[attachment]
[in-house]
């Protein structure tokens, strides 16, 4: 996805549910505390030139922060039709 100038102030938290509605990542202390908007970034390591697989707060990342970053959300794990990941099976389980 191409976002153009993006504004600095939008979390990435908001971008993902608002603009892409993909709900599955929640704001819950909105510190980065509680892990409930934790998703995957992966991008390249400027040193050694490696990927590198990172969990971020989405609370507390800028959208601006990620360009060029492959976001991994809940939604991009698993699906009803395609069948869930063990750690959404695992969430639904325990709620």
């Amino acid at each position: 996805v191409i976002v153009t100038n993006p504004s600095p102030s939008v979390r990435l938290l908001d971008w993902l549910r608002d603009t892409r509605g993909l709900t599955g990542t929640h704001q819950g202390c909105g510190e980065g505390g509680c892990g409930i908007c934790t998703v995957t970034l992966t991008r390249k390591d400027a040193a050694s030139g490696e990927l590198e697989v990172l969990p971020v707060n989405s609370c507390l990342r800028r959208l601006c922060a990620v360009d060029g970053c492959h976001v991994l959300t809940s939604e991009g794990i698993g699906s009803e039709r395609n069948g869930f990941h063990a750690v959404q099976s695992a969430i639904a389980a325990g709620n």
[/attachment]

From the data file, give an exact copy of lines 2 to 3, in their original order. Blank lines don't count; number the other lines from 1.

């Protein structure tokens, strides 16, 4: 996805549910505390030139922060039709 100038102030938290509605990542202390908007970034390591697989707060990342970053959300794990990941099976389980 191409976002153009993006504004600095939008979390990435908001971008993902608002603009892409993909709900599955929640704001819950909105510190980065509680892990409930934790998703995957992966991008390249400027040193050694490696990927590198990172969990971020989405609370507390800028959208601006990620360009060029492959976001991994809940939604991009698993699906009803395609069948869930063990750690959404695992969430639904325990709620």
């Amino acid at each position: 996805v191409i976002v153009t100038n993006p504004s600095p102030s939008v979390r990435l938290l908001d971008w993902l549910r608002d603009t892409r509605g993909l709900t599955g990542t929640h704001q819950g202390c909105g510190e980065g505390g509680c892990g409930i908007c934790t998703v995957t970034l992966t991008r390249k390591d400027a040193a050694s030139g490696e990927l590198e697989v990172l969990p971020v707060n989405s609370c507390l990342r800028r959208l601006c922060a990620v360009d060029g970053c492959h976001v991994l959300t809940s939604e991009g794990i698993g699906s009803e039709r395609n069948g869930f990941h063990a750690v959404q099976s695992a969430i639904a389980a325990g709620n």